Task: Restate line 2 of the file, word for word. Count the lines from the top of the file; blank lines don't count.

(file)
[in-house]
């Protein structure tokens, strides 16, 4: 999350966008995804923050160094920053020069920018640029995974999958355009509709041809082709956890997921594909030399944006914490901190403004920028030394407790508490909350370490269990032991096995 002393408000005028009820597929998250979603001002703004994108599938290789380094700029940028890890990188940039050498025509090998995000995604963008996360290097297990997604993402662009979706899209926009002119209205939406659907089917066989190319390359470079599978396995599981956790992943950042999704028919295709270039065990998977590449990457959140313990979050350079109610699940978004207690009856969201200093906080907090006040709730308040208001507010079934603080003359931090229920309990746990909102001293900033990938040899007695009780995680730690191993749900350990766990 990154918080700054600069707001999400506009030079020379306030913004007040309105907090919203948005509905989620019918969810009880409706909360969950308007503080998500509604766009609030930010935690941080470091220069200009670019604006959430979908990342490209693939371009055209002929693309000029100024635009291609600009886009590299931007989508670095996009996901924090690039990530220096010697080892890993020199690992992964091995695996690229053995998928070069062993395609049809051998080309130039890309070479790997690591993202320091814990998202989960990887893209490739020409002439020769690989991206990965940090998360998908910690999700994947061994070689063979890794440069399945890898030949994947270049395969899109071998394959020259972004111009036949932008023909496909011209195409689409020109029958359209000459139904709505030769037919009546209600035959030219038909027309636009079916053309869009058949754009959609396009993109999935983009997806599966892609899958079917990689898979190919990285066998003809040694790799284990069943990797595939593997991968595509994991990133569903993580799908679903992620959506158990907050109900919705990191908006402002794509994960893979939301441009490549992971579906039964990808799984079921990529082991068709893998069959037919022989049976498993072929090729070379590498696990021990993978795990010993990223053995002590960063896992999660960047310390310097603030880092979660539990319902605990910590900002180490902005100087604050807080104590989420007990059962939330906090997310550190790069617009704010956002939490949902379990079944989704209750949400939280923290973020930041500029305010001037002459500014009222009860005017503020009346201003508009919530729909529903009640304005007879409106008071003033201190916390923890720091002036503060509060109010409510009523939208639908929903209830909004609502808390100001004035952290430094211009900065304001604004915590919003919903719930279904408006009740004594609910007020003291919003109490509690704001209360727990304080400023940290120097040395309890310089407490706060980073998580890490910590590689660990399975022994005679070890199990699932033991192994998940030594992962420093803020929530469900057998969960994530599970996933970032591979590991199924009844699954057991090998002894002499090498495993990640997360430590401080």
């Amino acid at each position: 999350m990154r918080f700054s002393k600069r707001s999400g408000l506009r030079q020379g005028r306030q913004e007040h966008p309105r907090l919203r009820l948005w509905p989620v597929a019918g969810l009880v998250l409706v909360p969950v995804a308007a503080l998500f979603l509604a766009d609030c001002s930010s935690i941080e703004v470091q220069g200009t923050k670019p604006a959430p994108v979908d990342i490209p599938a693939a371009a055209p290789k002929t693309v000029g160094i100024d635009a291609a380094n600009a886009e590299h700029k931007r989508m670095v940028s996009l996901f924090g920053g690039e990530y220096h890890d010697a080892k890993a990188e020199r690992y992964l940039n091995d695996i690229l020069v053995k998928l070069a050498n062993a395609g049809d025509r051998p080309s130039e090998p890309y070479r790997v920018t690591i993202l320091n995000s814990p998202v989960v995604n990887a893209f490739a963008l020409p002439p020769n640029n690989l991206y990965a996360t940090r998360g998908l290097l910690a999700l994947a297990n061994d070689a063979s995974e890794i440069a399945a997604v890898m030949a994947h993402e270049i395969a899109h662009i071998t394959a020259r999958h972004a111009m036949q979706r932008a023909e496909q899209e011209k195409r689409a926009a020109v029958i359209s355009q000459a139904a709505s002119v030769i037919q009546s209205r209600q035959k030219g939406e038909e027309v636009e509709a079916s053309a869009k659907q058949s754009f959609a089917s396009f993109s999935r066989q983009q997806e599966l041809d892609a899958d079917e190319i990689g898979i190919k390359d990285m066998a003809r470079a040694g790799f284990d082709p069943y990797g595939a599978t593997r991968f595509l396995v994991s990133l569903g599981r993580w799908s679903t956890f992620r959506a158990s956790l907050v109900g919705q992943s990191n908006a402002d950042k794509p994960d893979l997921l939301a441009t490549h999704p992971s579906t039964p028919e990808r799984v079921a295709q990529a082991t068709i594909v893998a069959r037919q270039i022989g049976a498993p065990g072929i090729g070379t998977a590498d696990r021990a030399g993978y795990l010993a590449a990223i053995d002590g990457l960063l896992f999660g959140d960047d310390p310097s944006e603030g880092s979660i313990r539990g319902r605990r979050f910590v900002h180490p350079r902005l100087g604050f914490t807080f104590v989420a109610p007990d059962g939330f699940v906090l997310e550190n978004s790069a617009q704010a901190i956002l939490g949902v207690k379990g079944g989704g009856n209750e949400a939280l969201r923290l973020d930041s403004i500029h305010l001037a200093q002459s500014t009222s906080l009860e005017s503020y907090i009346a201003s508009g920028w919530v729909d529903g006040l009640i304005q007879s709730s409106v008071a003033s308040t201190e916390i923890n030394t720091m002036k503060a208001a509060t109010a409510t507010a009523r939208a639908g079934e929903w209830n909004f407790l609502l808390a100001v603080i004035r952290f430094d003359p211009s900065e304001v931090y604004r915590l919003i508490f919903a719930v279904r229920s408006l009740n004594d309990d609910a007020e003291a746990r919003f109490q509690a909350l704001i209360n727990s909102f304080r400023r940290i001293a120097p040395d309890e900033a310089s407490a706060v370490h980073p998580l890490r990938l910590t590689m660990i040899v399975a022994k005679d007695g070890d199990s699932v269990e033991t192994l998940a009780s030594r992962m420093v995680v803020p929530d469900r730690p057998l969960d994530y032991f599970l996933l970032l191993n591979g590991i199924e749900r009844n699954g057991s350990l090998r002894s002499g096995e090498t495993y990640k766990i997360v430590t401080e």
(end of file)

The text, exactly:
């Protein structure tokens, strides 16, 4: 999350966008995804923050160094920053020069920018640029995974999958355009509709041809082709956890997921594909030399944006914490901190403004920028030394407790508490909350370490269990032991096995 002393408000005028009820597929998250979603001002703004994108599938290789380094700029940028890890990188940039050498025509090998995000995604963008996360290097297990997604993402662009979706899209926009002119209205939406659907089917066989190319390359470079599978396995599981956790992943950042999704028919295709270039065990998977590449990457959140313990979050350079109610699940978004207690009856969201200093906080907090006040709730308040208001507010079934603080003359931090229920309990746990909102001293900033990938040899007695009780995680730690191993749900350990766990 990154918080700054600069707001999400506009030079020379306030913004007040309105907090919203948005509905989620019918969810009880409706909360969950308007503080998500509604766009609030930010935690941080470091220069200009670019604006959430979908990342490209693939371009055209002929693309000029100024635009291609600009886009590299931007989508670095996009996901924090690039990530220096010697080892890993020199690992992964091995695996690229053995998928070069062993395609049809051998080309130039890309070479790997690591993202320091814990998202989960990887893209490739020409002439020769690989991206990965940090998360998908910690999700994947061994070689063979890794440069399945890898030949994947270049395969899109071998394959020259972004111009036949932008023909496909011209195409689409020109029958359209000459139904709505030769037919009546209600035959030219038909027309636009079916053309869009058949754009959609396009993109999935983009997806599966892609899958079917990689898979190919990285066998003809040694790799284990069943990797595939593997991968595509994991990133569903993580799908679903992620959506158990907050109900919705990191908006402002794509994960893979939301441009490549992971579906039964990808799984079921990529082991068709893998069959037919022989049976498993072929090729070379590498696990021990993978795990010993990223053995002590960063896992999660960047310390310097603030880092979660539990319902605990910590900002180490902005100087604050807080104590989420007990059962939330906090997310550190790069617009704010956002939490949902379990079944989704209750949400939280923290973020930041500029305010001037002459500014009222009860005017503020009346201003508009919530729909529903009640304005007879409106008071003033201190916390923890720091002036503060509060109010409510009523939208639908929903209830909004609502808390100001004035952290430094211009900065304001604004915590919003919903719930279904408006009740004594609910007020003291919003109490509690704001209360727990304080400023940290120097040395309890310089407490706060980073998580890490910590590689660990399975022994005679070890199990699932033991192994998940030594992962420093803020929530469900057998969960994530599970996933970032591979590991199924009844699954057991090998002894002499090498495993990640997360430590401080």